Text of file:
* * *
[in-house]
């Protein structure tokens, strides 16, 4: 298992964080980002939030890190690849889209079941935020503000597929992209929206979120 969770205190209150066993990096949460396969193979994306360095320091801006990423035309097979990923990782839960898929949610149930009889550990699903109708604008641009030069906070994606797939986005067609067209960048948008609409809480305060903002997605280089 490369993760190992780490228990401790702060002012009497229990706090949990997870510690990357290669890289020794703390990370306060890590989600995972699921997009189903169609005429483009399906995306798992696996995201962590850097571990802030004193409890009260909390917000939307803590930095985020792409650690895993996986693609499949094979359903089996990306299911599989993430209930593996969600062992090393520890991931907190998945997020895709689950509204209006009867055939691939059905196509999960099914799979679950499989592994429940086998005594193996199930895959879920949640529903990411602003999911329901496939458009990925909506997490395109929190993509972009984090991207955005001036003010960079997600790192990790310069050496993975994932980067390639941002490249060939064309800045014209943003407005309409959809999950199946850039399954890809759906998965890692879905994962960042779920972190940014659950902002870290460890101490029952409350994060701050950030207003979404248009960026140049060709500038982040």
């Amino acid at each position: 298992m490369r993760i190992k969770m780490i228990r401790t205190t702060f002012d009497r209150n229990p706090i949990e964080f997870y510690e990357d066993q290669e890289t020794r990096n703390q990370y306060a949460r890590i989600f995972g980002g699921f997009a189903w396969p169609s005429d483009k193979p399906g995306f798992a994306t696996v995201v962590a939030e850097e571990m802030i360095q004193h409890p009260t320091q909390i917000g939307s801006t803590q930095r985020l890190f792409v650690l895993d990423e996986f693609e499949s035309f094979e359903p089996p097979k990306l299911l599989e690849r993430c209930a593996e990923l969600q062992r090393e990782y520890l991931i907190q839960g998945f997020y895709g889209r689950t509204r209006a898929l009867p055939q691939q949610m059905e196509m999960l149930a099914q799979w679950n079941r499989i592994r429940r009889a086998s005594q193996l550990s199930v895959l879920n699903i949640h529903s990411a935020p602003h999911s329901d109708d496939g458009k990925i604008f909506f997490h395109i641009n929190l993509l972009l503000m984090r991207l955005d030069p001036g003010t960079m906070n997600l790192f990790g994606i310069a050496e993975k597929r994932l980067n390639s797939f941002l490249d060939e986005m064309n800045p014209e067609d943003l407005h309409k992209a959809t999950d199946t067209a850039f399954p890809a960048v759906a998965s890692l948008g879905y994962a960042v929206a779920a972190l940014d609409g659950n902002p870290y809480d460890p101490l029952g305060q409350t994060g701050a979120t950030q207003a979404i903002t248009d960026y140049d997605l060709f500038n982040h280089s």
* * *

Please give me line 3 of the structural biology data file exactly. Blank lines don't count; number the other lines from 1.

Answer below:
């Amino acid at each position: 298992m490369r993760i190992k969770m780490i228990r401790t205190t702060f002012d009497r209150n229990p706090i949990e964080f997870y510690e990357d066993q290669e890289t020794r990096n703390q990370y306060a949460r890590i989600f995972g980002g699921f997009a189903w396969p169609s005429d483009k193979p399906g995306f798992a994306t696996v995201v962590a939030e850097e571990m802030i360095q004193h409890p009260t320091q909390i917000g939307s801006t803590q930095r985020l890190f792409v650690l895993d990423e996986f693609e499949s035309f094979e359903p089996p097979k990306l299911l599989e690849r993430c209930a593996e990923l969600q062992r090393e990782y520890l991931i907190q839960g998945f997020y895709g889209r689950t509204r209006a898929l009867p055939q691939q949610m059905e196509m999960l149930a099914q799979w679950n079941r499989i592994r429940r009889a086998s005594q193996l550990s199930v895959l879920n699903i949640h529903s990411a935020p602003h999911s329901d109708d496939g458009k990925i604008f909506f997490h395109i641009n929190l993509l972009l503000m984090r991207l955005d030069p001036g003010t960079m906070n997600l790192f990790g994606i310069a050496e993975k597929r994932l980067n390639s797939f941002l490249d060939e986005m064309n800045p014209e067609d943003l407005h309409k992209a959809t999950d199946t067209a850039f399954p890809a960048v759906a998965s890692l948008g879905y994962a960042v929206a779920a972190l940014d609409g659950n902002p870290y809480d460890p101490l029952g305060q409350t994060g701050a979120t950030q207003a979404i903002t248009d960026y140049d997605l060709f500038n982040h280089s």